The New White House Fence Could Wind Up Being Really, Really Tall

An independent panel has a few recommendations for the Secret Service about how to fix the presidential perimeter.

National Journal
Marina Koren
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Marina Koren
Dec. 18, 2014, 11:23 a.m.

A new review of the Secret Service has found that the agency’s problems run deeper than White House fence-jumpers. The protective service, an independent panel reported on Thursday, could use more and better-trained officers, better technology, and, most important, leadership that is not Julia Pierson.

But the fence, the one scaled by a mentally ill Iraq war veteran in September, still matters, and it can’t stay as is. The panel, which was composed of four former administration officials—two who served under Obama, two under the latest Bush—”believes strongly that the fence around the White House needs to be changed as soon as possible to provide better protection.” So, what should the new-and-improved fence guarding the seat of executive power look like?

The panelists “decline to say precisely what the optimal new fence should look like.” But you can bet it’s going to much more difficult to climb, which the reviewers say will save Secret Service officers from having to decide whether to shoot someone who does make it over. Here’s what they have in mind.

The fence should serve its purpose as a protective perimeter, but still allow tourists to comfortably gawk at the executive mansion:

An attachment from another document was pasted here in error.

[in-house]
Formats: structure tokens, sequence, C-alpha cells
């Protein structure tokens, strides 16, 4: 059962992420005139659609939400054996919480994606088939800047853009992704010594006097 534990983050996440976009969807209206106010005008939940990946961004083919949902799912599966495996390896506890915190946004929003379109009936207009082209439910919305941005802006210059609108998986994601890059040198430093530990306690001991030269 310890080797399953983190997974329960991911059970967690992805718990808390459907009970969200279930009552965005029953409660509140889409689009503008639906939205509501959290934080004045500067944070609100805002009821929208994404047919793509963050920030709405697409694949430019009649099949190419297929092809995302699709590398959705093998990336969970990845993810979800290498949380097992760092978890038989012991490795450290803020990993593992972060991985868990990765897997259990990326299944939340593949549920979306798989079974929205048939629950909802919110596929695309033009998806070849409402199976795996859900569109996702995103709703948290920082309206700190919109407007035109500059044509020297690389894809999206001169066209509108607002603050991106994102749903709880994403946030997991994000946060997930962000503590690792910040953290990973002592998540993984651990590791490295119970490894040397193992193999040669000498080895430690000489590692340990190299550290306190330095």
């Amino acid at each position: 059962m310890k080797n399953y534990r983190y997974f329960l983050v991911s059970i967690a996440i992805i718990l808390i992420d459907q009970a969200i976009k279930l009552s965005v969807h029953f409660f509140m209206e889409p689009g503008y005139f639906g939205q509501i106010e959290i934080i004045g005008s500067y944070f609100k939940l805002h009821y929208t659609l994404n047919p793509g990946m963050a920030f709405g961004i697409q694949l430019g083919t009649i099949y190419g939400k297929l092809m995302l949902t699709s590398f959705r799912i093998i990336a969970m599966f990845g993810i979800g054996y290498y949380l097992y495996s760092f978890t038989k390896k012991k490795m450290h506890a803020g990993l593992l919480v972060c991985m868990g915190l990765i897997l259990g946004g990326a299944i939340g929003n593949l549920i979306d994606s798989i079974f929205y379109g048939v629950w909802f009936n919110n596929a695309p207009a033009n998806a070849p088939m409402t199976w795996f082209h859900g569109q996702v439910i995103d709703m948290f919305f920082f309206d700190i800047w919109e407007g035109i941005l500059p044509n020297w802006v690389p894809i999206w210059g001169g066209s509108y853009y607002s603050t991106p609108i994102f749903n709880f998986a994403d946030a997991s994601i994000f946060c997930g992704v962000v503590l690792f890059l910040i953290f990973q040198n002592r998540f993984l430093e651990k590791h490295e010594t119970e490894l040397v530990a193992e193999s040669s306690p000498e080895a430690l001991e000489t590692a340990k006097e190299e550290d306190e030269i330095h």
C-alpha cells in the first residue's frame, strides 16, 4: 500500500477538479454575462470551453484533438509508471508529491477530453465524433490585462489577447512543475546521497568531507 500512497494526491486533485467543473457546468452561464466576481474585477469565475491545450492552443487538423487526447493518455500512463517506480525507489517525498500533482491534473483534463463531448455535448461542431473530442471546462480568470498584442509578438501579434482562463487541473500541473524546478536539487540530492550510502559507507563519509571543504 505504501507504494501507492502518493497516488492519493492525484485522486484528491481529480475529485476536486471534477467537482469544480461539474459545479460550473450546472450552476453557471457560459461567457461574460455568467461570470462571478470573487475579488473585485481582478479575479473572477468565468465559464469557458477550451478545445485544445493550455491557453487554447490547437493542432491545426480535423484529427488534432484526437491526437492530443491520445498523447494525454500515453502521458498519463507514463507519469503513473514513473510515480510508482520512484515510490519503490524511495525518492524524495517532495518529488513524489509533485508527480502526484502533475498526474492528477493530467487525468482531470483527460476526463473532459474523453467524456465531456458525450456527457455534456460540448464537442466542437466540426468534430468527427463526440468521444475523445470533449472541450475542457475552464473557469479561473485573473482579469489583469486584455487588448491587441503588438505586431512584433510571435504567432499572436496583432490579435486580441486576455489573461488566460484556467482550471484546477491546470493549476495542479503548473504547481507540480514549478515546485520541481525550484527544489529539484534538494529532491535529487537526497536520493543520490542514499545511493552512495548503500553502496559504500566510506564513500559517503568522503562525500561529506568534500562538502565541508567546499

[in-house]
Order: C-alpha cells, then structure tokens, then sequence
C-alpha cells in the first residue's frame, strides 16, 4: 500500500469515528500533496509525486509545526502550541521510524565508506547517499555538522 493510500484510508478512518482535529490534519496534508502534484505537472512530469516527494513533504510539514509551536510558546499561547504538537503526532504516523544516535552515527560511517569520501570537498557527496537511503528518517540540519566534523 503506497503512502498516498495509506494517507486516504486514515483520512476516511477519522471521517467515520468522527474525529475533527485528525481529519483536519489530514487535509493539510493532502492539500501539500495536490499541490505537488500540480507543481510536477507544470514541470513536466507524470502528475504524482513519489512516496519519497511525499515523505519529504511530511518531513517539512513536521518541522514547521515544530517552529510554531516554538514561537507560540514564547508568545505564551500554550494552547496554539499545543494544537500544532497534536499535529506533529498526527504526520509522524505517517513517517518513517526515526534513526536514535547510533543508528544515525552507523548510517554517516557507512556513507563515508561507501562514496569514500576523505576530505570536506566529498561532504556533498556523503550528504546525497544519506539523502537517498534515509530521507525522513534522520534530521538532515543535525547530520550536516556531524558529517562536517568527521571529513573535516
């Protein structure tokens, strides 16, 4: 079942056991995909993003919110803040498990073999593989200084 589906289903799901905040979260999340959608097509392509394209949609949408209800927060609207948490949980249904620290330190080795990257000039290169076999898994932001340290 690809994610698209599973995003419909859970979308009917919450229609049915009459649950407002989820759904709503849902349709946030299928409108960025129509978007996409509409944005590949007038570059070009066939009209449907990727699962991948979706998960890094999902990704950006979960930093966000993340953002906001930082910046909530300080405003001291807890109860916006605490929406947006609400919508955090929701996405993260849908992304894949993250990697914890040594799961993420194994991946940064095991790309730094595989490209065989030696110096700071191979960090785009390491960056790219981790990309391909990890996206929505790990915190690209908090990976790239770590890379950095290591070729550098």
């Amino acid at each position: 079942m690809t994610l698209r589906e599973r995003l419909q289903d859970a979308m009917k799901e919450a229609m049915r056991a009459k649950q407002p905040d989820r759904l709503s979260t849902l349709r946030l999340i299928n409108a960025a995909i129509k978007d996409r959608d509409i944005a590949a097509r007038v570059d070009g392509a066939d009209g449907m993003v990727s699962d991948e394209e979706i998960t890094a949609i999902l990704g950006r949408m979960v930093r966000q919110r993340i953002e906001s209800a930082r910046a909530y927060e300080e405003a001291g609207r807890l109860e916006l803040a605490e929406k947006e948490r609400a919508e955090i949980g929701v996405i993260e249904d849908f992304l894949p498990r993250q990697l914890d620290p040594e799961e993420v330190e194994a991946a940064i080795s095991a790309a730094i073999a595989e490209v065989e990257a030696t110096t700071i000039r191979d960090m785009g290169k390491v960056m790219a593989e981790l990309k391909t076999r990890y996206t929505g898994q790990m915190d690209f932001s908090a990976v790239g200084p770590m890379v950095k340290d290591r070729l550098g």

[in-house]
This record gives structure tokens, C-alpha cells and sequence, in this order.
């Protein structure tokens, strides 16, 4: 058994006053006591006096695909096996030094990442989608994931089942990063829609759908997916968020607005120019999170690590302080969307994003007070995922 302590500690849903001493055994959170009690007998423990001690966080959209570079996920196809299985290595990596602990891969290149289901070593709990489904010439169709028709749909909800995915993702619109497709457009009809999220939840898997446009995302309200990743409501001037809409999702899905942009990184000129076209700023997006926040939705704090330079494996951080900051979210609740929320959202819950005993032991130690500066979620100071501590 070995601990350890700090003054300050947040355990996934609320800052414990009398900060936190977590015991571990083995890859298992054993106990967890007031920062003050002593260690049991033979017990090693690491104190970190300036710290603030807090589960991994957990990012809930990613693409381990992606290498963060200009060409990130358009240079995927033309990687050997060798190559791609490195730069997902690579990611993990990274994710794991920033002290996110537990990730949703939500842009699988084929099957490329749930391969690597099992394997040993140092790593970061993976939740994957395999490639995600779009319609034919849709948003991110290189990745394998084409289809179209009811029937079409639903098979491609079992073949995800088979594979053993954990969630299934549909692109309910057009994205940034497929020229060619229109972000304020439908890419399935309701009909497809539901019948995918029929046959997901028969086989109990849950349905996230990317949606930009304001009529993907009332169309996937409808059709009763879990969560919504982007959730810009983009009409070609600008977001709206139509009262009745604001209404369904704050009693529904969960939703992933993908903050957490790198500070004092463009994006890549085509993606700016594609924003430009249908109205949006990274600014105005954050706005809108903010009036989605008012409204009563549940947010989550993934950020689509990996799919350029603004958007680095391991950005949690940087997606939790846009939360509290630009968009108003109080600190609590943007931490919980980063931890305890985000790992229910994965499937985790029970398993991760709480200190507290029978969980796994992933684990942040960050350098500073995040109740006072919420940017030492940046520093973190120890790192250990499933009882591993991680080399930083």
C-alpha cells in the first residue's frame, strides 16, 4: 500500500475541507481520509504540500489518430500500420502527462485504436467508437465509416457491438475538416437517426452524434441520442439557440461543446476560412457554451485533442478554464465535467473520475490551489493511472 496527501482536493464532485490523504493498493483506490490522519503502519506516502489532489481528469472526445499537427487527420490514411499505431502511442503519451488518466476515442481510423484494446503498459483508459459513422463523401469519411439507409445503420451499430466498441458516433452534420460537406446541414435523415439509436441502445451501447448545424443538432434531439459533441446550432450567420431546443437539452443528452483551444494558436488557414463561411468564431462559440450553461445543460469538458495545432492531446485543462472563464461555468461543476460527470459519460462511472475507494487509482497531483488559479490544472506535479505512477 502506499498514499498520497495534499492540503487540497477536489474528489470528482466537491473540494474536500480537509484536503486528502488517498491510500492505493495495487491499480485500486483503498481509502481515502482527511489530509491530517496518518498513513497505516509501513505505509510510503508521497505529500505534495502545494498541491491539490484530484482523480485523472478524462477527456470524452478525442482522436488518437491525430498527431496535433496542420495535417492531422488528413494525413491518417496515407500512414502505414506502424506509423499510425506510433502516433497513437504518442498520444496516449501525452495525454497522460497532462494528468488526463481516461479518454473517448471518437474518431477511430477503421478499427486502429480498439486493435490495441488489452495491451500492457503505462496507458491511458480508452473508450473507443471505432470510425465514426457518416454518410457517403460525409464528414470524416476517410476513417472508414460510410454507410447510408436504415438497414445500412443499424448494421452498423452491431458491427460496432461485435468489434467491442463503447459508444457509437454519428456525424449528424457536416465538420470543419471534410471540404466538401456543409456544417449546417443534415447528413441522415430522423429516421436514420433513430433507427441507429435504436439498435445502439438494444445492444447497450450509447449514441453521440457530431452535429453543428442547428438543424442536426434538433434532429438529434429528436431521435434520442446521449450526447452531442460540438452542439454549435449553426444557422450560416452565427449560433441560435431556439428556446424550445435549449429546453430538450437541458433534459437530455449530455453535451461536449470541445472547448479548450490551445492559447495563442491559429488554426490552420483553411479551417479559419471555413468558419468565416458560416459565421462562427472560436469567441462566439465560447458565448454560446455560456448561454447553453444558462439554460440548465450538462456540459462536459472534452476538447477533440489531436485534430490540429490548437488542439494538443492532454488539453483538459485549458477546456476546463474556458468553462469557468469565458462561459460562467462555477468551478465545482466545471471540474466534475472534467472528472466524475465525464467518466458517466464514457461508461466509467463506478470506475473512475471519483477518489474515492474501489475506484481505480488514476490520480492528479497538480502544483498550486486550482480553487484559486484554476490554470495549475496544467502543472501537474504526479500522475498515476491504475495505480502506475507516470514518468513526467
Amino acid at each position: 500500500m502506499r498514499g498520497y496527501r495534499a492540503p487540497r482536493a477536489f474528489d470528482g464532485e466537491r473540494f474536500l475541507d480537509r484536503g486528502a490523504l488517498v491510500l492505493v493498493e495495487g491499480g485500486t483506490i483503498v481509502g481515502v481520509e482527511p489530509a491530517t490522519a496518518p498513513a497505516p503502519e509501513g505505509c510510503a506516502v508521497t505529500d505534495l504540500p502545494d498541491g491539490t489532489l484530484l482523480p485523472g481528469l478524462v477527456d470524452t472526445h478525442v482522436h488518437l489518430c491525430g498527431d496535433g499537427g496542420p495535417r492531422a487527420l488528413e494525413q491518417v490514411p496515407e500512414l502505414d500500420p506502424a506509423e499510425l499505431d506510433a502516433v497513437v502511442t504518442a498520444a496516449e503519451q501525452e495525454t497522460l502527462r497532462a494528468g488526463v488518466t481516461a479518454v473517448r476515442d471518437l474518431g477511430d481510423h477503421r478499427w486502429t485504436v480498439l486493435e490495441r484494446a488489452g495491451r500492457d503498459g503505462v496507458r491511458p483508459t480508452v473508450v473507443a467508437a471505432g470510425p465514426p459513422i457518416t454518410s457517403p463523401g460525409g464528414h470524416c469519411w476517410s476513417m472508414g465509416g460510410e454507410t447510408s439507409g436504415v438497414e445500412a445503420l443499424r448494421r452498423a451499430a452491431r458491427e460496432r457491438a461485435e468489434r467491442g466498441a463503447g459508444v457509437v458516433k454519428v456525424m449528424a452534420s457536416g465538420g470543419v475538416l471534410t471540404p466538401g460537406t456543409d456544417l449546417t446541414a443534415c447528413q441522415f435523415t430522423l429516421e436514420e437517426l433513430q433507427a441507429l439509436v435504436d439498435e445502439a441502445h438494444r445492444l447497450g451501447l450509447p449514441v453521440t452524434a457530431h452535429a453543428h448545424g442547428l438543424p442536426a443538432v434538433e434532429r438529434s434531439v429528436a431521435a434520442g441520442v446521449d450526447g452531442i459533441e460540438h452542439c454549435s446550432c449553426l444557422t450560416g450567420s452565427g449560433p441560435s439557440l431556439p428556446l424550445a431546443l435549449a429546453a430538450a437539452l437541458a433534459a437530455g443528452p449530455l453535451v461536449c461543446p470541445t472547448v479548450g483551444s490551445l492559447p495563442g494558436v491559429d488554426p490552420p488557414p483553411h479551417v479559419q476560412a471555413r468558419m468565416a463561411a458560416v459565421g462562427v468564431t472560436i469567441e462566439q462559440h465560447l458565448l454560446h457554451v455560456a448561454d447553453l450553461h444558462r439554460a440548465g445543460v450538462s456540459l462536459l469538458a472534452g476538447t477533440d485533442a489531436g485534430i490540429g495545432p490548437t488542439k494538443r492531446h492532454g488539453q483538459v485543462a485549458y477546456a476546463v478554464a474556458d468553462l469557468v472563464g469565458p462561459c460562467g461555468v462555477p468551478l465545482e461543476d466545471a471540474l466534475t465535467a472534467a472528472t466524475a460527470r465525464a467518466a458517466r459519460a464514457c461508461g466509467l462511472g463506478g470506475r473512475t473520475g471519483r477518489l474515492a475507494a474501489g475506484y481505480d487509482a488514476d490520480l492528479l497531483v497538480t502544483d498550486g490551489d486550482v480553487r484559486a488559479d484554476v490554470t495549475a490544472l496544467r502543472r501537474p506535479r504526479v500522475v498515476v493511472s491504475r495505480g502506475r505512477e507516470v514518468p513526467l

Importantly, designers of the new fence must balance security concerns with the long and storied tradition of the White House being the “People’s House.” These historical, symbolic, and aesthetic factors deserve consideration, but ultimately they should not be permitted to delay or prevent a fence that could save lives.

The fence should also be bigger:

For sure, the fence must be taller; even an increase of four or five feet would be materially helpful.

It should also be impossible to climb:

Horizontal bars, where climbers can easily place feet or hands, should be eliminated or placed where they provide little assistance. The top of the fence can also be manipulated in certain ways—such as including curvature outward at the top of the fence—to make scaling it much more difficult for most.

The panelists write that all of these adjustments “can be made without diminishing the aesthetic beauty or historic character of the White House grounds.” Because nothing says aesthetic beauty like a supremely tall fence that’s bent at the top.

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